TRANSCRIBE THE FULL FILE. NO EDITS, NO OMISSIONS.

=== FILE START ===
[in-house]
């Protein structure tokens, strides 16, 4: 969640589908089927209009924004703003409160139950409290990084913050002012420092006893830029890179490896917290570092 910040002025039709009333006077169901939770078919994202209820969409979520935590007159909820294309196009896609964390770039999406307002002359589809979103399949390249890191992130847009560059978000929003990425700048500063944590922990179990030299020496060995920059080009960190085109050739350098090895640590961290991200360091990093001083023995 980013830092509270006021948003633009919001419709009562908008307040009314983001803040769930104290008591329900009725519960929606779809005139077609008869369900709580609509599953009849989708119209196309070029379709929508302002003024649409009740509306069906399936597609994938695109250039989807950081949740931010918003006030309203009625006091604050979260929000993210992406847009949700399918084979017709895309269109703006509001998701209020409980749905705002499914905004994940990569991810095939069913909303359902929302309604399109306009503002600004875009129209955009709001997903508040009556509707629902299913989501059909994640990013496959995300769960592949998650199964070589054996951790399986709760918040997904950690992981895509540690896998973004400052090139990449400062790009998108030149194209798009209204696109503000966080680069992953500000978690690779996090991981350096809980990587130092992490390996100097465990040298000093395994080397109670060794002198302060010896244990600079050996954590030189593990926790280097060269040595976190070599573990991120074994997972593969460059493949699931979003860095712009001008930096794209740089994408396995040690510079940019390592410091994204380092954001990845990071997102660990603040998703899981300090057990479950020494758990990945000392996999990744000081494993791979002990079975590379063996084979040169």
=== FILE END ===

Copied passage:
[in-house]
């Protein structure tokens, strides 16, 4: 969640589908089927209009924004703003409160139950409290990084913050002012420092006893830029890179490896917290570092 910040002025039709009333006077169901939770078919994202209820969409979520935590007159909820294309196009896609964390770039999406307002002359589809979103399949390249890191992130847009560059978000929003990425700048500063944590922990179990030299020496060995920059080009960190085109050739350098090895640590961290991200360091990093001083023995 980013830092509270006021948003633009919001419709009562908008307040009314983001803040769930104290008591329900009725519960929606779809005139077609008869369900709580609509599953009849989708119209196309070029379709929508302002003024649409009740509306069906399936597609994938695109250039989807950081949740931010918003006030309203009625006091604050979260929000993210992406847009949700399918084979017709895309269109703006509001998701209020409980749905705002499914905004994940990569991810095939069913909303359902929302309604399109306009503002600004875009129209955009709001997903508040009556509707629902299913989501059909994640990013496959995300769960592949998650199964070589054996951790399986709760918040997904950690992981895509540690896998973004400052090139990449400062790009998108030149194209798009209204696109503000966080680069992953500000978690690779996090991981350096809980990587130092992490390996100097465990040298000093395994080397109670060794002198302060010896244990600079050996954590030189593990926790280097060269040595976190070599573990991120074994997972593969460059493949699931979003860095712009001008930096794209740089994408396995040690510079940019390592410091994204380092954001990845990071997102660990603040998703899981300090057990479950020494758990990945000392996999990744000081494993791979002990079975590379063996084979040169």